Friday, July 30, 2010

Appetite for destruction

Rev. J. Townsend, quoted in Capital:

"Legal constraint" (to labour) "is attended with too much trouble, violence, and noise, ... whereas hunger is not only a peaceable, silent, unremitted pressure, but as the most natural motive to industry and labour, it calls forth the most powerful exertions."

Human beings have basic needs whose fulfillment lays the foundation for everything else they do. If a person wants to write a book, they need enough confidence to know that the energy they put toward their work isn't going to put their family in jeopardy because they aren't selling that portion of their vitality to an employer for the maximum wage on offer.

Men were then forced to work because they were slaves of others; men are now forced to work because they are the slaves of their necessities.1

The world is still organized in a fashion which compels some people to work for others. Wherever such compulsion is unable to threaten us on the grounds of explicit starvation, it works tirelessly at broadening our conception of what our "necessities" really are, so that we feel we "can't live without" an ever-increasing number of things -- whether they are articles of convenience or the adornments of status and reputation.

Where capitalism begins by withholding the means of life from anyone disinclined to work on its behalf, the struggle between classes alters this relation over time. Anywhere capital is hemmed in by the progressive impulse of humanity toward life and freedom, it changes shape. By the 1950s, C.L.R. James contends that capital's consolidation within the organs of the state was a worldwide trend reflecting the options available to it at the time, which found their expression in the governmental models of Stalin and FDR. Since the 1970s, capital has been freed from the constraints of the national economy, so the role of the state has been pushed back, along with those compromises capital accepted in an earlier era.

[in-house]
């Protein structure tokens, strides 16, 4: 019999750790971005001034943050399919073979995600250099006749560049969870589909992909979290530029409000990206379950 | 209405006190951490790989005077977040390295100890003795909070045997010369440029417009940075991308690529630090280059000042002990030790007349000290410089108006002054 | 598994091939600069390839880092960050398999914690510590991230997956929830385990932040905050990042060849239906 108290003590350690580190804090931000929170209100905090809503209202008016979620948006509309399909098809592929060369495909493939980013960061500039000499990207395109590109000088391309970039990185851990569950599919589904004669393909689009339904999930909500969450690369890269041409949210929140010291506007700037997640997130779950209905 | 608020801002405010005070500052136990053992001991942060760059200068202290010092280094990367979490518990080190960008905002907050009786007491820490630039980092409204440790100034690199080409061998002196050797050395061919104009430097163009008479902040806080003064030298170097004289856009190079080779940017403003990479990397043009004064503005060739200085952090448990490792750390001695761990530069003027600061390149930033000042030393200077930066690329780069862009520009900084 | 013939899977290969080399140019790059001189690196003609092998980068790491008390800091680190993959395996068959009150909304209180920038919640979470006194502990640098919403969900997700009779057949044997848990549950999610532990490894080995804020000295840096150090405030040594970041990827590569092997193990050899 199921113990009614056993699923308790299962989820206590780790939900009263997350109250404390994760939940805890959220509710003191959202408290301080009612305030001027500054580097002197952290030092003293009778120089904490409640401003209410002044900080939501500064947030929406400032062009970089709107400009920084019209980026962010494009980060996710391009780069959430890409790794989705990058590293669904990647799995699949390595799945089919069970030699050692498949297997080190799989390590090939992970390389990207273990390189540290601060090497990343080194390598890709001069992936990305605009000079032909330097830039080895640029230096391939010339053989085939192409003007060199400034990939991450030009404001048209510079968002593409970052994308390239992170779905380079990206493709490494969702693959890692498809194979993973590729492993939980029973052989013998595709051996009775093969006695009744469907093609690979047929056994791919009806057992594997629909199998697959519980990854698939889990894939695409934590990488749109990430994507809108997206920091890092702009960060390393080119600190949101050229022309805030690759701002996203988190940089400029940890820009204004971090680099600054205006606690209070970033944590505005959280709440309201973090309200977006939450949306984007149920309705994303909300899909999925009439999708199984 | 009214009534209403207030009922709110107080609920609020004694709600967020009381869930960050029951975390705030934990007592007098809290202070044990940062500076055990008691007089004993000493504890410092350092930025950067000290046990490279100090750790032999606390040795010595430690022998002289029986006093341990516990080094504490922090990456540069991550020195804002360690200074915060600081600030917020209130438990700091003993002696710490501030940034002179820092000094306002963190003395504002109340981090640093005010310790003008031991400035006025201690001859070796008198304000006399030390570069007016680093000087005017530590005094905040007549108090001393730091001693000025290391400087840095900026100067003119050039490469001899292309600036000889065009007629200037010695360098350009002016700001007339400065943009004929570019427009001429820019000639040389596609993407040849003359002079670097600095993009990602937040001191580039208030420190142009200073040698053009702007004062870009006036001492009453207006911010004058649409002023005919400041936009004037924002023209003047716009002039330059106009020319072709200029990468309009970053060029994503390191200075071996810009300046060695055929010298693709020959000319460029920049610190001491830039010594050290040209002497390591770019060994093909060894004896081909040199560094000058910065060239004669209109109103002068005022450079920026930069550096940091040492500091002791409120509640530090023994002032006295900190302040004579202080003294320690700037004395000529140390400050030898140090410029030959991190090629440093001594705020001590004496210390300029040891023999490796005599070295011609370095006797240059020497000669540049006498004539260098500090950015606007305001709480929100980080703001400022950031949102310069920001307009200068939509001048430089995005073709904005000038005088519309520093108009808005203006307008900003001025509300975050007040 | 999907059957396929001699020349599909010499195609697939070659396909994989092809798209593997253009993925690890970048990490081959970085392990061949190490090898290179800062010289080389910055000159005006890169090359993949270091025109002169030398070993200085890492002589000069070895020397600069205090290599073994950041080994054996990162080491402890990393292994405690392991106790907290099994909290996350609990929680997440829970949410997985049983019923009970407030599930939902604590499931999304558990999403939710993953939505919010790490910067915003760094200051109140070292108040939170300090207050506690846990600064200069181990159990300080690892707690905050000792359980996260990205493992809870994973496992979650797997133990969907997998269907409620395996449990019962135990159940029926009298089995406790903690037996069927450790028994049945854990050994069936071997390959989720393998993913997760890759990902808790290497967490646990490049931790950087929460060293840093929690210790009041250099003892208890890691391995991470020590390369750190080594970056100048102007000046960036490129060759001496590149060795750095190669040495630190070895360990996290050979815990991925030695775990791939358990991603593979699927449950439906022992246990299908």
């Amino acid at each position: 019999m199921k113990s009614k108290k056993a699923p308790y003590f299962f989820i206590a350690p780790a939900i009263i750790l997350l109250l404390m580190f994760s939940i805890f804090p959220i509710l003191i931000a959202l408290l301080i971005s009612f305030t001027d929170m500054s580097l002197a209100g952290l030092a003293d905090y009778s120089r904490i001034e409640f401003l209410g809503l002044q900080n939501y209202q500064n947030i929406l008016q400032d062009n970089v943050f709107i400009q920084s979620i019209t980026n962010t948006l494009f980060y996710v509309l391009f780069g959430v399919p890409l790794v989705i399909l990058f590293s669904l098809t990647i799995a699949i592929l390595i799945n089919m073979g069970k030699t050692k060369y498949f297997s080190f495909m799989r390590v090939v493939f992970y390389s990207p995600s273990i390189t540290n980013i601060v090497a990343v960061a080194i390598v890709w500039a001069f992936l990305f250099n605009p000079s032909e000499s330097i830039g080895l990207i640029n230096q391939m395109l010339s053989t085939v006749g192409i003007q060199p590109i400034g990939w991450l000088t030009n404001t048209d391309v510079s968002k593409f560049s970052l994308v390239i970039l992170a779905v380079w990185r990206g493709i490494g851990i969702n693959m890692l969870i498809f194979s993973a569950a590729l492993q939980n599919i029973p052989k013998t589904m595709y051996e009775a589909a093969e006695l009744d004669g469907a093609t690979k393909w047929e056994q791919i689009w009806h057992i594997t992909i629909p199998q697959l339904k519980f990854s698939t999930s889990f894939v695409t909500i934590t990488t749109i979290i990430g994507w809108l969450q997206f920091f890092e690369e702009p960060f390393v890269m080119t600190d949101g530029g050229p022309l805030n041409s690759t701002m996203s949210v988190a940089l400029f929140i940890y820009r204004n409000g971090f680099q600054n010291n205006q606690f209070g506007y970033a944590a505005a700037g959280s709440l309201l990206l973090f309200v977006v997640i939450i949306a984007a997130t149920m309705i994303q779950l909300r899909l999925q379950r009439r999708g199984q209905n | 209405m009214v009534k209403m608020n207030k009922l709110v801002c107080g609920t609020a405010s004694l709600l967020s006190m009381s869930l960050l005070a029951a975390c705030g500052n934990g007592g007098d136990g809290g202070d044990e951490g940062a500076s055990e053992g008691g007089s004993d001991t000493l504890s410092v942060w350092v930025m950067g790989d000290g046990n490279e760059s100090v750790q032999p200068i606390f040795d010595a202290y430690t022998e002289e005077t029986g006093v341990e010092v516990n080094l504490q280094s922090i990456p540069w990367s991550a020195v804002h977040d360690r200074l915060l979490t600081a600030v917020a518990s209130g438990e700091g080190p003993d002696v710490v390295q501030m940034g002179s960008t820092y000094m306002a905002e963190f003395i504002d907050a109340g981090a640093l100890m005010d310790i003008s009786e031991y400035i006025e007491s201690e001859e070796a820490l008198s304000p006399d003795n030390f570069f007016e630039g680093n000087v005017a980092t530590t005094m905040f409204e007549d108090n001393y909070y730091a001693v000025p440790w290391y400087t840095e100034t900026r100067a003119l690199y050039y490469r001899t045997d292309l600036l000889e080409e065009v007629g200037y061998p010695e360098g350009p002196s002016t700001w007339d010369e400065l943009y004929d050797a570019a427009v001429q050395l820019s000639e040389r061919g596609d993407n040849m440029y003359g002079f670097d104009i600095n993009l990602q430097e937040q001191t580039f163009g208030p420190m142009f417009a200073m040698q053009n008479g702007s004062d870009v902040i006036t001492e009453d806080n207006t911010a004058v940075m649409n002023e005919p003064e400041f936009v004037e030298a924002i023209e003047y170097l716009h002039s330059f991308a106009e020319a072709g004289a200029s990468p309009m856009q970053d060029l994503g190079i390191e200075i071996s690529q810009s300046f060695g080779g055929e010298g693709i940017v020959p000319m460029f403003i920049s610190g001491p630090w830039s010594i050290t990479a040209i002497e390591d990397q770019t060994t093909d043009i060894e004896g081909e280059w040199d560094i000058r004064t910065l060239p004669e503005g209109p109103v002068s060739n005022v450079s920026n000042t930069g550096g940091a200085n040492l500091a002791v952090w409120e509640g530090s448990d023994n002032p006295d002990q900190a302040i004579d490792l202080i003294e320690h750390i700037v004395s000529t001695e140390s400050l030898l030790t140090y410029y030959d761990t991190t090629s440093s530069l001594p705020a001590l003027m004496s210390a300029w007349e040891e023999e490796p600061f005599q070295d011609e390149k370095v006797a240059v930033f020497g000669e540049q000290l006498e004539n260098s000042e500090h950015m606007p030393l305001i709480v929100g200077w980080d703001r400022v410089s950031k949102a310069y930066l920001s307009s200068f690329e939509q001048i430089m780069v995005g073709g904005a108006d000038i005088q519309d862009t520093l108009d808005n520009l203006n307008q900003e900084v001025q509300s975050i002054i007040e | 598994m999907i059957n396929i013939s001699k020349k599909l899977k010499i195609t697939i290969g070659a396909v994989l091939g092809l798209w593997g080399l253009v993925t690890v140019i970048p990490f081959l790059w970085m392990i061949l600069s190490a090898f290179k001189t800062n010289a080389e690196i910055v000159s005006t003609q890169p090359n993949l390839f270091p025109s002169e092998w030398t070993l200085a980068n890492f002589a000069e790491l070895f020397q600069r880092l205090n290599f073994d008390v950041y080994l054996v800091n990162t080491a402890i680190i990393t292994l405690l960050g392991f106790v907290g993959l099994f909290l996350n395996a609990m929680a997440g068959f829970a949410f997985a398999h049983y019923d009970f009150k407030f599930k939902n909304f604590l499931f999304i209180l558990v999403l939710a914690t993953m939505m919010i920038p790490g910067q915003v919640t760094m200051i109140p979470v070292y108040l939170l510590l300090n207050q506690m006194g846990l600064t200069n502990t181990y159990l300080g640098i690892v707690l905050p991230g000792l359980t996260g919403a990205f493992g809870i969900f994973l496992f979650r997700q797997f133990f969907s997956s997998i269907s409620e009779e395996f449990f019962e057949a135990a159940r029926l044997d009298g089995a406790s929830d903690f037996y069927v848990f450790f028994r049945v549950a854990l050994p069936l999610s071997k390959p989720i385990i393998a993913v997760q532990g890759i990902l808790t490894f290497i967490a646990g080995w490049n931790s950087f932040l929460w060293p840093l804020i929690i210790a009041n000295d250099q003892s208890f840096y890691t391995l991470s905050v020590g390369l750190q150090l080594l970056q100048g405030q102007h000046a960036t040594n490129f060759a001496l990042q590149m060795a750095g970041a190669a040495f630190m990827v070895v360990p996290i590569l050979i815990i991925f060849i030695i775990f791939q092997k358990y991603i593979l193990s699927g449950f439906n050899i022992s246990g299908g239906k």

What this means for the US is the convergence of increased insecurity vis-a-vis those "rights" won through struggles of the past -- the "end" of retirement, social security "reform," etc. -- with the unabated creation of "new necessities" in the form of disposable amusements requiring constant devotion. If our attentions are monopolized by chasing after our new necessities, it will be much easier to erode the long-established "necessities" of an earlier time -- the eight-hour day, to name just one of these already endangered species.

No comments: